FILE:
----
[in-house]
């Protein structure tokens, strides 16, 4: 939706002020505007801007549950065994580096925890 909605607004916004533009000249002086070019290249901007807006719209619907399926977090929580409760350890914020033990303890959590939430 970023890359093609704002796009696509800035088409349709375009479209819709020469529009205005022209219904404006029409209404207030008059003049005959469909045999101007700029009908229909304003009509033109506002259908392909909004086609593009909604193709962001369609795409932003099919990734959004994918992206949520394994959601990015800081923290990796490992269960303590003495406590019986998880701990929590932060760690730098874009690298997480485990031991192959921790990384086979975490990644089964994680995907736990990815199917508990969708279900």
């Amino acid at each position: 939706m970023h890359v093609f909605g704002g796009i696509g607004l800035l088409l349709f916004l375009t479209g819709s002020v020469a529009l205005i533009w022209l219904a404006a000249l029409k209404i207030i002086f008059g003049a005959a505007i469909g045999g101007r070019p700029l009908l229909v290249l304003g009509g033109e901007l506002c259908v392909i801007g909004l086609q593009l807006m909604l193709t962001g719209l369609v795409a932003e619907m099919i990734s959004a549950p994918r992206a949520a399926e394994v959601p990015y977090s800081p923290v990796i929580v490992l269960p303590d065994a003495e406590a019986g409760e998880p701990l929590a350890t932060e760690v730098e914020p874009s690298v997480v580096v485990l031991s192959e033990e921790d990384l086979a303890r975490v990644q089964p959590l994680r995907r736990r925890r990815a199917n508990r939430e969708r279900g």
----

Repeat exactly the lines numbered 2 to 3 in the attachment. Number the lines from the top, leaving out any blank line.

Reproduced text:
């Protein structure tokens, strides 16, 4: 939706002020505007801007549950065994580096925890 909605607004916004533009000249002086070019290249901007807006719209619907399926977090929580409760350890914020033990303890959590939430 970023890359093609704002796009696509800035088409349709375009479209819709020469529009205005022209219904404006029409209404207030008059003049005959469909045999101007700029009908229909304003009509033109506002259908392909909004086609593009909604193709962001369609795409932003099919990734959004994918992206949520394994959601990015800081923290990796490992269960303590003495406590019986998880701990929590932060760690730098874009690298997480485990031991192959921790990384086979975490990644089964994680995907736990990815199917508990969708279900």
């Amino acid at each position: 939706m970023h890359v093609f909605g704002g796009i696509g607004l800035l088409l349709f916004l375009t479209g819709s002020v020469a529009l205005i533009w022209l219904a404006a000249l029409k209404i207030i002086f008059g003049a005959a505007i469909g045999g101007r070019p700029l009908l229909v290249l304003g009509g033109e901007l506002c259908v392909i801007g909004l086609q593009l807006m909604l193709t962001g719209l369609v795409a932003e619907m099919i990734s959004a549950p994918r992206a949520a399926e394994v959601p990015y977090s800081p923290v990796i929580v490992l269960p303590d065994a003495e406590a019986g409760e998880p701990l929590a350890t932060e760690v730098e914020p874009s690298v997480v580096v485990l031991s192959e033990e921790d990384l086979a303890r975490v990644q089964p959590l994680r995907r736990r925890r990815a199917n508990r939430e969708r279900g």